It’s an impressive ‘mechanism’ but in order to make it perform in a real world environment (insulation, structural integrity etc.) it will end up being very heavy and/or big (when packed) and/or astronomically expensive because of the need to use exotic materials.
    I think it might be more realistic to forget the ‘mobile’ bit, rather to have an ‘instant’ house dropped off on-site and for it to unfold…

    • Natalie
      December 13, 2016, 7:12 am

      I’ll be very interested to see how it works when complete 🙂 — Tiny House Talk Team

  • December 13, 2016, 6:44 am

    Bizarre example of Engineering Good “Orchestrated”.

    December 16, 2016, 7:10 pm

    I think the concept sound, but I think it still needs more refinement… But I wish him all the luck in the world…! OH…! One question though what happens to the contents of the house when it’s all folded up…? I don’t seeing it having enough room… But as I said it needs refinement…!

    • Natalie
      December 19, 2016, 11:25 am

      Good question. It’ll be nice to see his finished prototype. — Tiny House Talk Team

  • Shamar Camargo
    June 28, 2017, 8:27 pm

    Awesome build! This is almost exactly what I’ve been envisioning for my dream home! I grew up in a mobile home while my father built our 3 story monster house. This is like a melding of the two! How I would love to have this house…
    First of all to answer people’s questions, there are folding metal bed frames, shelving, tables, chairs etc that can pack very small and if you are going for really streamlined, inflatable beds, cushions etc work as well. This is probably intended for semi permanent habitation, not constant travel. Also there really dozens of hydro gardens that are easy installation if carrying soil is not a viable option.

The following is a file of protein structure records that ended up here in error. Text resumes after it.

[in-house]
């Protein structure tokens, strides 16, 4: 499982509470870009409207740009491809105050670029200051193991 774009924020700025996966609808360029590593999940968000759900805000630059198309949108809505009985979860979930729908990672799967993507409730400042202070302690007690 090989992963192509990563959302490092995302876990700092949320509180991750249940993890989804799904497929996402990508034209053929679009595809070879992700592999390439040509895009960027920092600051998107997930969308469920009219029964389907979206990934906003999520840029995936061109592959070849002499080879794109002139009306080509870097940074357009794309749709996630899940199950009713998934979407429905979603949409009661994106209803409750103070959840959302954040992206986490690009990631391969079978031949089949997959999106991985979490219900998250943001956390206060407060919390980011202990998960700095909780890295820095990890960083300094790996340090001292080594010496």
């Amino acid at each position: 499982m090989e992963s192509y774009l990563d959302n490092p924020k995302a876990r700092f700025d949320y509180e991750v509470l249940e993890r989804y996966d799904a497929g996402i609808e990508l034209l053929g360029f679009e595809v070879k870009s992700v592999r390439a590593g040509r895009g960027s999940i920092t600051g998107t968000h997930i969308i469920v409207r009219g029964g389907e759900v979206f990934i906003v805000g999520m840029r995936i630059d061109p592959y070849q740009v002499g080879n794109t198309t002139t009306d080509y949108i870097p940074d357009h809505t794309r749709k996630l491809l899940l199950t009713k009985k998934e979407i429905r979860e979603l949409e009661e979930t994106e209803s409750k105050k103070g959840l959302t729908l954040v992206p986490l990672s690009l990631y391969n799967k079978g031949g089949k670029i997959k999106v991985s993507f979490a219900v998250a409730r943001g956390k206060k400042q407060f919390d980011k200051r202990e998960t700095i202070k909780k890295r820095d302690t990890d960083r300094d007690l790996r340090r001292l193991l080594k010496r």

The thing I love about this house is the fact that it is the size of a cargo container so it travels “ANYWHERE” in the world. Yet it unfolds to a full size house! This is a much more doable housing solution for a growing family. A lot of these tiny houses on wheels aren’t feasible for multiple people to live in from the span of infant to teenager ages. This is a great option that goes beyond what a mobile home offers. It’s actually truly mobile!

    • Michael
      June 29, 2017, 9:34 pm

      I love the concept and as far as I understand its only 20 ft long. It can be easy put on a trailer, too. Many THOW are similar or longer.
      Weight is always a concern but that’s why he disregarded a shipping container as a base structure. When the structure is properly calculated I don’t have doubts on stability.